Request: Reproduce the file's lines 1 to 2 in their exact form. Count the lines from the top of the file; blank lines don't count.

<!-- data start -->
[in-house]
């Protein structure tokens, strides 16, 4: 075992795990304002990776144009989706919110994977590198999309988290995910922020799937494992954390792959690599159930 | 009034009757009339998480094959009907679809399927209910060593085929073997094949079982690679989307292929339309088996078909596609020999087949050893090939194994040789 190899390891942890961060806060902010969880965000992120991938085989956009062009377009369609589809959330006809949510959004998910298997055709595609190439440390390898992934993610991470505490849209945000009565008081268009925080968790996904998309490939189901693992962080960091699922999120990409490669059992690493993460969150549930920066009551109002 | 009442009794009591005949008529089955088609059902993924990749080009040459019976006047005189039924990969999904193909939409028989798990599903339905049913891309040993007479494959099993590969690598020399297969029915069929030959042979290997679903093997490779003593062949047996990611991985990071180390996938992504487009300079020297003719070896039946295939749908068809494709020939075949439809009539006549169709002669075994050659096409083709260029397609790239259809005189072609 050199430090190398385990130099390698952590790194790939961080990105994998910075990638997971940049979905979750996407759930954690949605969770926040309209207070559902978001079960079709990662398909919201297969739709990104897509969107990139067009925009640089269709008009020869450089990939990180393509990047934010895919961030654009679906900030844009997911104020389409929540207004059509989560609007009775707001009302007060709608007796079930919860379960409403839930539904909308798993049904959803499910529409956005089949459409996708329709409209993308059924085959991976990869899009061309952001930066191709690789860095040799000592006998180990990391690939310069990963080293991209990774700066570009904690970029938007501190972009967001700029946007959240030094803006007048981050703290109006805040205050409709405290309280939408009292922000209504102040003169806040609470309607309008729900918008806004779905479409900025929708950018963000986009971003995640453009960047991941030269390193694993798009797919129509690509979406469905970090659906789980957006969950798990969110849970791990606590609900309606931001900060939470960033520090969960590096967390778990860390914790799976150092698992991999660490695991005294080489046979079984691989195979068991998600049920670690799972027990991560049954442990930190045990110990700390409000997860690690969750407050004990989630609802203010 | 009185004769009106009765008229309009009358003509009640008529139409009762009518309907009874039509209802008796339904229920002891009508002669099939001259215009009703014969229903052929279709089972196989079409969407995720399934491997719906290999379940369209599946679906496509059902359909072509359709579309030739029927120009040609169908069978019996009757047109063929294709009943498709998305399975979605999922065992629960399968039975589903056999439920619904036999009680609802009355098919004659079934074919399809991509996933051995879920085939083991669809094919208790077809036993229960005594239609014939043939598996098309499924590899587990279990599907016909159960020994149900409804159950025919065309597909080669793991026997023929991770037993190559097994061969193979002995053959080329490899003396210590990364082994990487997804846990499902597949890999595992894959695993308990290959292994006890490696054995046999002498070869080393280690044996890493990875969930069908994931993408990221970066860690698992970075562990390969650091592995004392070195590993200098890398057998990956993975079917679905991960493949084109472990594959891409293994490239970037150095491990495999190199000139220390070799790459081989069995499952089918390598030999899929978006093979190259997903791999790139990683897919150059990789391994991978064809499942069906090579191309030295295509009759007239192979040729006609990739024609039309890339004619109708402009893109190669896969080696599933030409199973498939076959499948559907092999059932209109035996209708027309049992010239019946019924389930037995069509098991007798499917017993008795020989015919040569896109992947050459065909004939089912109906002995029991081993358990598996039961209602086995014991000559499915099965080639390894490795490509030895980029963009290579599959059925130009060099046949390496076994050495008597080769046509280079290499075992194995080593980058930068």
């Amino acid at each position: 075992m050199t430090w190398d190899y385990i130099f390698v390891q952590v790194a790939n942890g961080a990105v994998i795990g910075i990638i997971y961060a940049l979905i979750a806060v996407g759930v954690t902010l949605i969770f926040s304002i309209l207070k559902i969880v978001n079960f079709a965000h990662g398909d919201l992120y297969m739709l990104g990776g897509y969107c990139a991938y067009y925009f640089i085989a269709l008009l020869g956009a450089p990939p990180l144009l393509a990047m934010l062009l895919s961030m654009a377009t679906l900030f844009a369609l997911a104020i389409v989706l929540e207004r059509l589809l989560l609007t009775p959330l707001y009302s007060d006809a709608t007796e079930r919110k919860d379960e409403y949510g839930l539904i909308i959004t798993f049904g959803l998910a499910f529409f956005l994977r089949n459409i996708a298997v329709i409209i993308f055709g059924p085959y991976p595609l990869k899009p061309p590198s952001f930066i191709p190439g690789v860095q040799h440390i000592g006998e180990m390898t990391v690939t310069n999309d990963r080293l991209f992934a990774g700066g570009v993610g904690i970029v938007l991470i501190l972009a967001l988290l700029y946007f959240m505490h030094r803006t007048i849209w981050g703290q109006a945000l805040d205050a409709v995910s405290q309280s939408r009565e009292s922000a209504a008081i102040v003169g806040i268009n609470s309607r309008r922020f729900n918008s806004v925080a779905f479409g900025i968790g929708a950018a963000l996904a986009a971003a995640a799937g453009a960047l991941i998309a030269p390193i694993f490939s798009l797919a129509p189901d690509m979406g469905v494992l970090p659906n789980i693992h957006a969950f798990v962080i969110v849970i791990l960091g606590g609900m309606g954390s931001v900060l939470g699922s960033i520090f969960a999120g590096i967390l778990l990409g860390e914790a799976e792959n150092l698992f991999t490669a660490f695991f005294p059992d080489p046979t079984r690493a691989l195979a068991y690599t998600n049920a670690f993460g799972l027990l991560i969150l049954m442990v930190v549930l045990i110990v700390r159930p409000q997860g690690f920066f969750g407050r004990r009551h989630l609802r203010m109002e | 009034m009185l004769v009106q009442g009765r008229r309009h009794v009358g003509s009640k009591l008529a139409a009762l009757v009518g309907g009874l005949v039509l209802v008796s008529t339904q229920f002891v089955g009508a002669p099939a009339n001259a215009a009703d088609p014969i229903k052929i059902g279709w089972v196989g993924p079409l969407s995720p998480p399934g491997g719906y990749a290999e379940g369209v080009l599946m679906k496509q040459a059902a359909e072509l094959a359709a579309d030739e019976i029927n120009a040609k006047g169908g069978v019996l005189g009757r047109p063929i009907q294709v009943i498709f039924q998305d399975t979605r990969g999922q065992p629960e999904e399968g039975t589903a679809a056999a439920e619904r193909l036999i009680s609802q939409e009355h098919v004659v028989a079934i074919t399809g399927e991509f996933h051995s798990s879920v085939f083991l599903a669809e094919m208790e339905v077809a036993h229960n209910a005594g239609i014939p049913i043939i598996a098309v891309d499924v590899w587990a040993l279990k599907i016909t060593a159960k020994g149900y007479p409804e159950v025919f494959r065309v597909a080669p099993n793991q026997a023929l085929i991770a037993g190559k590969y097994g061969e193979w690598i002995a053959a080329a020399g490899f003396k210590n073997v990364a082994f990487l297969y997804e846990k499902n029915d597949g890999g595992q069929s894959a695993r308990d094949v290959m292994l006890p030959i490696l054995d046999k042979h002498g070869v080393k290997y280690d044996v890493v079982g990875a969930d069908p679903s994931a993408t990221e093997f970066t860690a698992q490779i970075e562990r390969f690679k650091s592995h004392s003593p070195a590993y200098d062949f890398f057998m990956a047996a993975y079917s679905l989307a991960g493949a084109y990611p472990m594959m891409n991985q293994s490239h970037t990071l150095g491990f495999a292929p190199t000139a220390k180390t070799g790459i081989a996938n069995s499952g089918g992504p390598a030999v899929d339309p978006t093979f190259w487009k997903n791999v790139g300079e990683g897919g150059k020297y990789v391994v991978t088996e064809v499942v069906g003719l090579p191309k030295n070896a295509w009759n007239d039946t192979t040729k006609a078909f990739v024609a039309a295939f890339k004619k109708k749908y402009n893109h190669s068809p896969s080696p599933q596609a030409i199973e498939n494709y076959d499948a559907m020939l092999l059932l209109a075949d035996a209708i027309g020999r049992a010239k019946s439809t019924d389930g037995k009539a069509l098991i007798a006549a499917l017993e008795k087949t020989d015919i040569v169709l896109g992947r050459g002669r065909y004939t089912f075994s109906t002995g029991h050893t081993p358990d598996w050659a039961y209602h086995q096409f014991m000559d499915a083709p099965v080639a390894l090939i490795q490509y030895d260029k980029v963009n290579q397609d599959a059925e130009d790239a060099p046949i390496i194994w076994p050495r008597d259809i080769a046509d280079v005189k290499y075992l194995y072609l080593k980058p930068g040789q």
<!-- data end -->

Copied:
[in-house]
């Protein structure tokens, strides 16, 4: 075992795990304002990776144009989706919110994977590198999309988290995910922020799937494992954390792959690599159930 | 009034009757009339998480094959009907679809399927209910060593085929073997094949079982690679989307292929339309088996078909596609020999087949050893090939194994040789 190899390891942890961060806060902010969880965000992120991938085989956009062009377009369609589809959330006809949510959004998910298997055709595609190439440390390898992934993610991470505490849209945000009565008081268009925080968790996904998309490939189901693992962080960091699922999120990409490669059992690493993460969150549930920066009551109002 | 009442009794009591005949008529089955088609059902993924990749080009040459019976006047005189039924990969999904193909939409028989798990599903339905049913891309040993007479494959099993590969690598020399297969029915069929030959042979290997679903093997490779003593062949047996990611991985990071180390996938992504487009300079020297003719070896039946295939749908068809494709020939075949439809009539006549169709002669075994050659096409083709260029397609790239259809005189072609 050199430090190398385990130099390698952590790194790939961080990105994998910075990638997971940049979905979750996407759930954690949605969770926040309209207070559902978001079960079709990662398909919201297969739709990104897509969107990139067009925009640089269709008009020869450089990939990180393509990047934010895919961030654009679906900030844009997911104020389409929540207004059509989560609007009775707001009302007060709608007796079930919860379960409403839930539904909308798993049904959803499910529409956005089949459409996708329709409209993308059924085959991976990869899009061309952001930066191709690789860095040799000592006998180990990391690939310069990963080293991209990774700066570009904690970029938007501190972009967001700029946007959240030094803006007048981050703290109006805040205050409709405290309280939408009292922000209504102040003169806040609470309607309008729900918008806004779905479409900025929708950018963000986009971003995640453009960047991941030269390193694993798009797919129509690509979406469905970090659906789980957006969950798990969110849970791990606590609900309606931001900060939470960033520090969960590096967390778990860390914790799976150092698992991999660490695991005294080489046979079984691989195979068991998600049920670690799972027990991560049954442990930190045990110990700390409000997860690690969750407050004990989630609802203010 | 009185004769009106009765008229309009009358003509009640008529139409009762009518309907009874039509209802008796339904229920002891009508002669099939001259215009009703014969229903052929279709089972196989079409969407995720399934491997719906290999379940369209599946679906496509059902359909072509359709579309030739029927120009040609169908069978019996009757047109063929294709009943498709998305399975979605999922065992629960399968039975589903056999439920619904036999009680609802009355098919004659079934074919399809991509996933051995879920085939083991669809094919208790077809036993229960005594239609014939043939598996098309499924590899587990279990599907016909159960020994149900409804159950025919065309597909080669793991026997023929991770037993190559097994061969193979002995053959080329490899003396210590990364082994990487997804846990499902597949890999595992894959695993308990290959292994006890490696054995046999002498070869080393280690044996890493990875969930069908994931993408990221970066860690698992970075562990390969650091592995004392070195590993200098890398057998990956993975079917679905991960493949084109472990594959891409293994490239970037150095491990495999190199000139220390070799790459081989069995499952089918390598030999899929978006093979190259997903791999790139990683897919150059990789391994991978064809499942069906090579191309030295295509009759007239192979040729006609990739024609039309890339004619109708402009893109190669896969080696599933030409199973498939076959499948559907092999059932209109035996209708027309049992010239019946019924389930037995069509098991007798499917017993008795020989015919040569896109992947050459065909004939089912109906002995029991081993358990598996039961209602086995014991000559499915099965080639390894490795490509030895980029963009290579599959059925130009060099046949390496076994050495008597080769046509280079290499075992194995080593980058930068």